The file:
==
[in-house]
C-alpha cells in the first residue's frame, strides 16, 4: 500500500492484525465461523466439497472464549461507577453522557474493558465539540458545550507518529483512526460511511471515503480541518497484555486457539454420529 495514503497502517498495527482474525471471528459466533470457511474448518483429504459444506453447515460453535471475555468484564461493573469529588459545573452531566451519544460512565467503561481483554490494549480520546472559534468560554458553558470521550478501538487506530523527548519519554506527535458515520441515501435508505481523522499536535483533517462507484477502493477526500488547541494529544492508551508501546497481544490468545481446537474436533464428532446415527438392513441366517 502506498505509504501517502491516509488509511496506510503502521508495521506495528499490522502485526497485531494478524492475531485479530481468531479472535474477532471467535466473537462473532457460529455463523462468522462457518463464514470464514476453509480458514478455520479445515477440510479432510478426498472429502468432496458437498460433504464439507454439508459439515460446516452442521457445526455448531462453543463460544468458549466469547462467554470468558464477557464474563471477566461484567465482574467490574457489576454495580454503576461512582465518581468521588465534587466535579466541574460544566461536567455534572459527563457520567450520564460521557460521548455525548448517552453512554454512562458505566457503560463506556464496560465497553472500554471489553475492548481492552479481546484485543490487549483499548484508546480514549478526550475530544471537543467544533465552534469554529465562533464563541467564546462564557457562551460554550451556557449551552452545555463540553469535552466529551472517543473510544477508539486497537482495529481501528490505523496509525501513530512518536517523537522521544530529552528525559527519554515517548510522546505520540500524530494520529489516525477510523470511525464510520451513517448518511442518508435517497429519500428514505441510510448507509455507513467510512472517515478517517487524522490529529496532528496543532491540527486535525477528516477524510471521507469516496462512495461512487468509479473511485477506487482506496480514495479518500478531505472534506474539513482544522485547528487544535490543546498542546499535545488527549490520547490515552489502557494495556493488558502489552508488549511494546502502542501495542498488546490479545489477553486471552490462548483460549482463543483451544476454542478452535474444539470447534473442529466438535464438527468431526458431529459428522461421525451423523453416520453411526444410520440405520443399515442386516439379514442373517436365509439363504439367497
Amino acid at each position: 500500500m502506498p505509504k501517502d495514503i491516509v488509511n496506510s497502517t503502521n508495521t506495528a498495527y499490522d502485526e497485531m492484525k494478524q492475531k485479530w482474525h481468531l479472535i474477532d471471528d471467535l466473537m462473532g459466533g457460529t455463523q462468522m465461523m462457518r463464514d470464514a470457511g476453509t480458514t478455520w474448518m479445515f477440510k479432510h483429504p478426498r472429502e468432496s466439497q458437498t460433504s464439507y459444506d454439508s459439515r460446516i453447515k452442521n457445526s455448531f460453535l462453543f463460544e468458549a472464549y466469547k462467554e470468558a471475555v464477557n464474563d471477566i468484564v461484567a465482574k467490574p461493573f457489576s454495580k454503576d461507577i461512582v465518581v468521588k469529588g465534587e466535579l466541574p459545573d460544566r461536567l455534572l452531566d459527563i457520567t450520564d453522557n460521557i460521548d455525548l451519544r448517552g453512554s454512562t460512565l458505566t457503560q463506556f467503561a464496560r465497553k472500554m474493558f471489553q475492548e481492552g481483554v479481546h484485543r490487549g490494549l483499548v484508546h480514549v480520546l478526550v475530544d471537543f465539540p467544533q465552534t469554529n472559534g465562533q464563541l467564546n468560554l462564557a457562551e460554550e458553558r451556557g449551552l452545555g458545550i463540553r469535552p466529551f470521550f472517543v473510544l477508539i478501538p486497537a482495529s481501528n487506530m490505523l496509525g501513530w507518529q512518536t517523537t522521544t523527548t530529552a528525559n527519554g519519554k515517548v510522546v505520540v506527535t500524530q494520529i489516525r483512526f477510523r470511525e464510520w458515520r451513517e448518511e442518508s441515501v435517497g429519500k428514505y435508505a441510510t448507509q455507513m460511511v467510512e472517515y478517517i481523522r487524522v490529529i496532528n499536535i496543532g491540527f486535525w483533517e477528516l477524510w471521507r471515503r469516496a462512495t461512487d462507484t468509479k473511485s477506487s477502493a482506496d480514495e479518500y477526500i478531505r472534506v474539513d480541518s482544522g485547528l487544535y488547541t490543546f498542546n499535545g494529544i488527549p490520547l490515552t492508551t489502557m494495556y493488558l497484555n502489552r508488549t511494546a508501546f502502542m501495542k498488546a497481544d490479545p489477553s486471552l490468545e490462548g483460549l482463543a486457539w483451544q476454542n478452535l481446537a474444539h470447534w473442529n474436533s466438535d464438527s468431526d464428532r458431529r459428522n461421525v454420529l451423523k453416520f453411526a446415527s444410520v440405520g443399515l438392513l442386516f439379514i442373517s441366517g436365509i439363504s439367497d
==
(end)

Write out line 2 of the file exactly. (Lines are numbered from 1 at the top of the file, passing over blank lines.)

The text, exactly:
C-alpha cells in the first residue's frame, strides 16, 4: 500500500492484525465461523466439497472464549461507577453522557474493558465539540458545550507518529483512526460511511471515503480541518497484555486457539454420529 495514503497502517498495527482474525471471528459466533470457511474448518483429504459444506453447515460453535471475555468484564461493573469529588459545573452531566451519544460512565467503561481483554490494549480520546472559534468560554458553558470521550478501538487506530523527548519519554506527535458515520441515501435508505481523522499536535483533517462507484477502493477526500488547541494529544492508551508501546497481544490468545481446537474436533464428532446415527438392513441366517 502506498505509504501517502491516509488509511496506510503502521508495521506495528499490522502485526497485531494478524492475531485479530481468531479472535474477532471467535466473537462473532457460529455463523462468522462457518463464514470464514476453509480458514478455520479445515477440510479432510478426498472429502468432496458437498460433504464439507454439508459439515460446516452442521457445526455448531462453543463460544468458549466469547462467554470468558464477557464474563471477566461484567465482574467490574457489576454495580454503576461512582465518581468521588465534587466535579466541574460544566461536567455534572459527563457520567450520564460521557460521548455525548448517552453512554454512562458505566457503560463506556464496560465497553472500554471489553475492548481492552479481546484485543490487549483499548484508546480514549478526550475530544471537543467544533465552534469554529465562533464563541467564546462564557457562551460554550451556557449551552452545555463540553469535552466529551472517543473510544477508539486497537482495529481501528490505523496509525501513530512518536517523537522521544530529552528525559527519554515517548510522546505520540500524530494520529489516525477510523470511525464510520451513517448518511442518508435517497429519500428514505441510510448507509455507513467510512472517515478517517487524522490529529496532528496543532491540527486535525477528516477524510471521507469516496462512495461512487468509479473511485477506487482506496480514495479518500478531505472534506474539513482544522485547528487544535490543546498542546499535545488527549490520547490515552489502557494495556493488558502489552508488549511494546502502542501495542498488546490479545489477553486471552490462548483460549482463543483451544476454542478452535474444539470447534473442529466438535464438527468431526458431529459428522461421525451423523453416520453411526444410520440405520443399515442386516439379514442373517436365509439363504439367497